Off topic, but I just felt like writing something on the subject, and I don't write for a comedy magazine anymore, so it has to go somewhere.
This week, comedy suffered perhaps its biggest loss since the death of Bill Hicks. In fact, the two have quite a bit in common, not in style but in the path they took. Patrice O’Neal wasn’t just one of the funniest comics working today, he was one of the most unique, original, and genuinely smart comedians we’ve ever had. He may not have been influential, but it was only because what he did was so completely inimitable that no one could even try to copy him. It’s for that reason that I feel a tangible sense of loss because of his passing, in a way I never do when a celebrity dies.
For all his talent, it’s a sad fact of reality that TV never really knew what to do with Patrice. Television has a very specific idea of what stand-up comedy is supposed to look like. It should be a man in a large theater standing behind a microphone, barking rapid-fire jokes to a wall of anonymous faces, and that simply wasn’t what Patrice’s act was. He could do it when TV called, of course, but what you were seeing on the small screen was very different than what comedy club audiences saw.
Those qualities that made Patrice special were the same ones that kept him from becoming a household name. It was interesting to see audiences misjudge the 6’ 5”, 300lb black man based on what they had come to expect from other comedians fitting his profile. For as physically imposing as he was, his calm, intellectual approach is what would really catch people off guard.
Upon taking the stage, Patrice would pull up a stool, sit down, and sip a bottle of water. He’d coolly assess the room and banter with whoever happened to be sitting in the front row. At no point was there ever a clear line where crowd work ended and material began, because his entire delivery so casual and conversational, you always felt like he was speaking directly to someone. After seeing his show for the first time, many people would say “Wow, I think he improvised that whole thing.” He didn’t, of course, but his performances were so sincere it really felt that way.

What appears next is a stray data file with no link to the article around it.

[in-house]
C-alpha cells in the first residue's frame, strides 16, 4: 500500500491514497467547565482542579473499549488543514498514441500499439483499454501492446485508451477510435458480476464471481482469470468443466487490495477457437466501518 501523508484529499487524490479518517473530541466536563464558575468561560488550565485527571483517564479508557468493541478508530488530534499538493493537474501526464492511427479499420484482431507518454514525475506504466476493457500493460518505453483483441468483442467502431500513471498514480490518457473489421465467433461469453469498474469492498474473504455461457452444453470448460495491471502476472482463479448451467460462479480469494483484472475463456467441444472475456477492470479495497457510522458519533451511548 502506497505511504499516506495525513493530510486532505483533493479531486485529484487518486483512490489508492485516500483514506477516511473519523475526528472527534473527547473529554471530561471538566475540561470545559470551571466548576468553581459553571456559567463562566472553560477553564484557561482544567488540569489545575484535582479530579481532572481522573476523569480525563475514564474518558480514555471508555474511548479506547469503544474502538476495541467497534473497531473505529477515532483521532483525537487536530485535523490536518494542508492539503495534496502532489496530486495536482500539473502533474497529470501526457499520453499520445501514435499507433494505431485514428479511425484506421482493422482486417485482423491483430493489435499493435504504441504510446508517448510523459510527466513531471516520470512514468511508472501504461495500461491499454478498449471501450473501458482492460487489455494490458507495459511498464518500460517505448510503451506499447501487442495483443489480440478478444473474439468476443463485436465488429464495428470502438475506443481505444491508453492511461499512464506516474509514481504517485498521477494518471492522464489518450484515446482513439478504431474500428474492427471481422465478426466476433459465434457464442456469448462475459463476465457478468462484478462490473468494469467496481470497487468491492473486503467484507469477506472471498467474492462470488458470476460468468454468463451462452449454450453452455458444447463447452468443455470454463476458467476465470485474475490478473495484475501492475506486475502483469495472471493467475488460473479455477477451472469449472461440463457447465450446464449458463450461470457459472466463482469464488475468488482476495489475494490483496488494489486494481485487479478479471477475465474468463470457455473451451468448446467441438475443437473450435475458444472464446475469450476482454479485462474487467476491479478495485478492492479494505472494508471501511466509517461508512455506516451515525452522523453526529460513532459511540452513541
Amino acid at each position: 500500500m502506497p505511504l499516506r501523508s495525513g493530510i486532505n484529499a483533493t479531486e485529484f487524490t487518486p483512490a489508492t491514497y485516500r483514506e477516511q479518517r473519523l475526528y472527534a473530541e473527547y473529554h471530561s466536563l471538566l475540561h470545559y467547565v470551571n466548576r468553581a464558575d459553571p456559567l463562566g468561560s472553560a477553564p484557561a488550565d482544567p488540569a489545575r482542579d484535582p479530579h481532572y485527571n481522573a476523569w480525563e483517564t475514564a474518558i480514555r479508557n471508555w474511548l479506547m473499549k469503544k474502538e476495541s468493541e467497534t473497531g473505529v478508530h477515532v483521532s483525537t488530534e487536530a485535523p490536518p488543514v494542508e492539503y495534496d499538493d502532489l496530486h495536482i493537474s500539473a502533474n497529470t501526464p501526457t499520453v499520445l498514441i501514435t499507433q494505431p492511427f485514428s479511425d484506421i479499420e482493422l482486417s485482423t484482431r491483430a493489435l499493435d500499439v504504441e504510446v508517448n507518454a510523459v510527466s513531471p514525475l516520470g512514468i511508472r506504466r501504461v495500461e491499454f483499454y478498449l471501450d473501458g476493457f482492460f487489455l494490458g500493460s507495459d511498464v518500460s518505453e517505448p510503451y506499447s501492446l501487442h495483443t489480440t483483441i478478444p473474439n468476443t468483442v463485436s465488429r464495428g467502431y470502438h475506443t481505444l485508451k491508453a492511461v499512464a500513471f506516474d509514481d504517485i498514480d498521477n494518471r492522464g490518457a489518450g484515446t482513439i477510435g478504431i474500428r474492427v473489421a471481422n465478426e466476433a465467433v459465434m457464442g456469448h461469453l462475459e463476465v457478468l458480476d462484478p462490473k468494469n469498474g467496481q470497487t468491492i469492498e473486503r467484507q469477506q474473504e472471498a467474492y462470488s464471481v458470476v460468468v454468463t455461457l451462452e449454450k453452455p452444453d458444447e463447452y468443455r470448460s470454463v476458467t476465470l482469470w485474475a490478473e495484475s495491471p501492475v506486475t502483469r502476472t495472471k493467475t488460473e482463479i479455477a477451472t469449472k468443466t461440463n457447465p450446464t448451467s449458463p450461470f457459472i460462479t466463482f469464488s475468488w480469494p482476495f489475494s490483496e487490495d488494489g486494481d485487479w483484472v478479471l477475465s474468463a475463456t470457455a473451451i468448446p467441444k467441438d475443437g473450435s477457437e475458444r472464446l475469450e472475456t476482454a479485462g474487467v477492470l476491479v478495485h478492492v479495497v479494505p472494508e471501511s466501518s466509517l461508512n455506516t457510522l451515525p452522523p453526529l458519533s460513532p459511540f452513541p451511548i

A lot of what he did fell outside of what you’d normally even consider "jokes." His bits were persuasive essays, beginning with a ridiculous or controversial premise, and then supporting it with a series of analogies and arguments until it all made so much sense you couldn’t help but laugh. Like Bill Hicks before him, Patrice wasn’t afraid to take his time with the long set up, because he knew the smart laugh was better than the quick one.
In part because of his conversational approach, and in part because of his unparalleled ability to troll the women of the audience, people would shout out at the stage at almost every Patrice show I’ve been to. Normally when a heckler interrupts a show, it’s an infuriating distraction, but for Patrice, it was just a chance to prove his point. His ability to dissect people in a moment was uncanny, and those that challenged him would invariably feel foolish, sometimes to the point of storming out of the room, or even crying, not because he was mean, but because he was right. That ability was envied by nearly every comic out there.